Part of what makes Travelettes so unique is the team of women behind it. Ten profiles of experienced travelers, who share their stories, their passion for the world and their adventures. Each month, we are introducing you to one of them, so that you can get a better feel of what being a Travelette is all about, while still discovering the unique personality of the authors of the posts you read daily. This month, we get to chat with Elisa, who joined Travelettes last year, after writing a post about Iran and sharing with our readers for the first time her passion for the Middle-East.

Elisa in Azerbaijan (2015)

Elisa, have you always been an enthusiast traveler?

It all started when I was pretty young. I remember being about 8 years old and taking a train by myself from the north to the south of France. My parents were experienced travelers and also tried to take me and my brothers on trips whenever we had the chance. But I would say that my passion for traveling really took a new turn when I was a teenager. At 17 I moved to the US for a year as part of an exchange program. This experience truly changed me and the way I lived. I came back to France and took every opportunity I got to go abroad during my university years. I completed a second exchange program in Mexico and interned in various countries such as Spain, Jordan, Lebanon and Morocco. Later on after graduation I kept on traveling but for longer periods of time. I did a backpacking trip in South America in 2013 and last year, I went from Indonesia to Europe by land, only sleeping in the house of locals wherever I would go. This was by far my most memorable trip and a quite indescribable experience.

Elisa in Peru (2013)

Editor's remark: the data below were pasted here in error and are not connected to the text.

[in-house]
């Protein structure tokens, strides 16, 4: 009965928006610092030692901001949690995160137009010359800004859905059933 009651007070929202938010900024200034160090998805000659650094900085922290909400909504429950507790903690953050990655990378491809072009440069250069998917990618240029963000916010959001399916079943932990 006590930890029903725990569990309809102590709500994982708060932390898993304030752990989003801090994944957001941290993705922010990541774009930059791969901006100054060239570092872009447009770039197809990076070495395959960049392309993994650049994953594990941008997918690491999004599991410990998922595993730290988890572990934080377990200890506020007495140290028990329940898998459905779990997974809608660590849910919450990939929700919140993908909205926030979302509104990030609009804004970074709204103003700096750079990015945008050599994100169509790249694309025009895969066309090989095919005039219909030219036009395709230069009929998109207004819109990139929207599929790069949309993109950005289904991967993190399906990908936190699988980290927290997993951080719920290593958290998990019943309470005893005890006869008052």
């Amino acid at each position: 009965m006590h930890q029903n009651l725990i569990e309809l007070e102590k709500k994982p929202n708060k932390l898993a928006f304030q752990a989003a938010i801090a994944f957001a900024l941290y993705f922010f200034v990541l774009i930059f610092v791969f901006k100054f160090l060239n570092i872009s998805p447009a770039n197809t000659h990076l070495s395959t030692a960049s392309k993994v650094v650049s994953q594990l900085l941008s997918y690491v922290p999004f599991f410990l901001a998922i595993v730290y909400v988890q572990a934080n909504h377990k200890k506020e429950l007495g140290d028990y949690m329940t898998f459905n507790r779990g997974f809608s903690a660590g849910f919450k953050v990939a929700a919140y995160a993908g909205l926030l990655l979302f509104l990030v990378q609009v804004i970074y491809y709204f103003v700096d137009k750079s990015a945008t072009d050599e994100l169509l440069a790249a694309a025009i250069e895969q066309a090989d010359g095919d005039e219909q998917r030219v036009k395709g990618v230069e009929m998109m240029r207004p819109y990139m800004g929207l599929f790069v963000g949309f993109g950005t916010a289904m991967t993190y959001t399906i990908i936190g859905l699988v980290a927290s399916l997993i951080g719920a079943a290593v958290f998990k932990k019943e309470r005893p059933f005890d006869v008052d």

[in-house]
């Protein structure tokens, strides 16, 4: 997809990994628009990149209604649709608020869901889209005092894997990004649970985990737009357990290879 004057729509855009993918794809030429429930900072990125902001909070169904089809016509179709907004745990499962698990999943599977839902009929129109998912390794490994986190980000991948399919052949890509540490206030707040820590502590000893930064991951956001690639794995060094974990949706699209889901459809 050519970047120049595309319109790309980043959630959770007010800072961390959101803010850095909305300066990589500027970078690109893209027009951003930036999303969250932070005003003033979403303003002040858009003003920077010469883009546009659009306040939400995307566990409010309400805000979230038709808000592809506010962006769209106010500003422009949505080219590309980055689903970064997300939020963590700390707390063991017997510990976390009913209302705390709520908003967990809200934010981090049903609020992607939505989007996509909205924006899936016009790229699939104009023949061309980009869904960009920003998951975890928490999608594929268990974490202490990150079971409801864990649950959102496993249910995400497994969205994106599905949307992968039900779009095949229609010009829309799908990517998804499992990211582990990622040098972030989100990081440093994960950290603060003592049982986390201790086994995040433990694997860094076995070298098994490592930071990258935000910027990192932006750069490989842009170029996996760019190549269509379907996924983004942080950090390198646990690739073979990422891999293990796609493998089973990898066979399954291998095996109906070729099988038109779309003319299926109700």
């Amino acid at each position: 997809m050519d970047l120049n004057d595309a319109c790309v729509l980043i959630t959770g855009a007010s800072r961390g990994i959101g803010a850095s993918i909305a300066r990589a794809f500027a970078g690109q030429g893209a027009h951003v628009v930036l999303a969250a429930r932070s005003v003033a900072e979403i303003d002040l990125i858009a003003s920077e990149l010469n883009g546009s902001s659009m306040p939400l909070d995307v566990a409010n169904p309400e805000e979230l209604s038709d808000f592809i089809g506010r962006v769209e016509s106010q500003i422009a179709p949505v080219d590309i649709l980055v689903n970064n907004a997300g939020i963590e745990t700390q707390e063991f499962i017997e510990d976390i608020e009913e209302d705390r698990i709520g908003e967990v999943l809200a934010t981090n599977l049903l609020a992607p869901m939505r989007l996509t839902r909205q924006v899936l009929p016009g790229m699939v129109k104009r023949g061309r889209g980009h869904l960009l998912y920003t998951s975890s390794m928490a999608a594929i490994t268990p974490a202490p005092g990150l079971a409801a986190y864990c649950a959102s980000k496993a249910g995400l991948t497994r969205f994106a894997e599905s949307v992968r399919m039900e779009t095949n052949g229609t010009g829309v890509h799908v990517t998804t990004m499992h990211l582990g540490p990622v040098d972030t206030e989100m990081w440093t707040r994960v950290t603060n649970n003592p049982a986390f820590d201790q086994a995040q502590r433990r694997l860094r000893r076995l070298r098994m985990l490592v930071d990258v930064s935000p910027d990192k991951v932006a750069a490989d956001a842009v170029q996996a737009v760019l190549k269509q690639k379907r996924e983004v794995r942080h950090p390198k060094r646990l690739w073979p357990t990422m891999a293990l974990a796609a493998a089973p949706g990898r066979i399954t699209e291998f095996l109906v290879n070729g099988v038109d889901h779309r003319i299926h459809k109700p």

Did you travel by yourself to all of these places?

Yes, most of these trips were experiences I lived on my own. Though I wouldn’t describe myself as a solo traveler (I don’t really like “boxes”), this is the way I prefer to travel. I just feel that being on your own when abroad considerably enriches your experience. You get to meet more people, do what you really want and listen more to your instinct than to what a travel companion would have to say. You don’t compromise as much and just get an experience that only depends on you, your feelings and your decisions. Sometimes friends or family members join me on my travels, and it is also amazing to share my discoveries and my passion with them. But it is different and it doesn’t imply stepping out of my comfort zone as much. At the end of the day any type of traveling has its pros and its cons, but I certainly don’t regret having been on my own for most of the trips I have done.

Elisa in Uzbekistan (2015)

You have traveled to more than 50 countries in the last ten years, which one is your favorite?

I always get asked this question and I never find a proper way to answer. Every place I went to changed me in a way and taught me new things about myself. Of course there are countries that I liked more than others but it would be impossible for me to choose just one. I have been astonished by the beauty of the landscapes in Tajikistan and Bolivia, deeply moved by my trips to Palestine and Bosnia, touched by the kindness of people in Iran and Cambodia and I loved my stays in Brazil, Lebanon and Indonesia. But overall, to come back to your question, I would say that I do have one region of predilection: out of all the places I traveled to the Middle-East is where I feel the most at home.

Elisa in Brazil (2013)

Why is that? What do you find so special about it?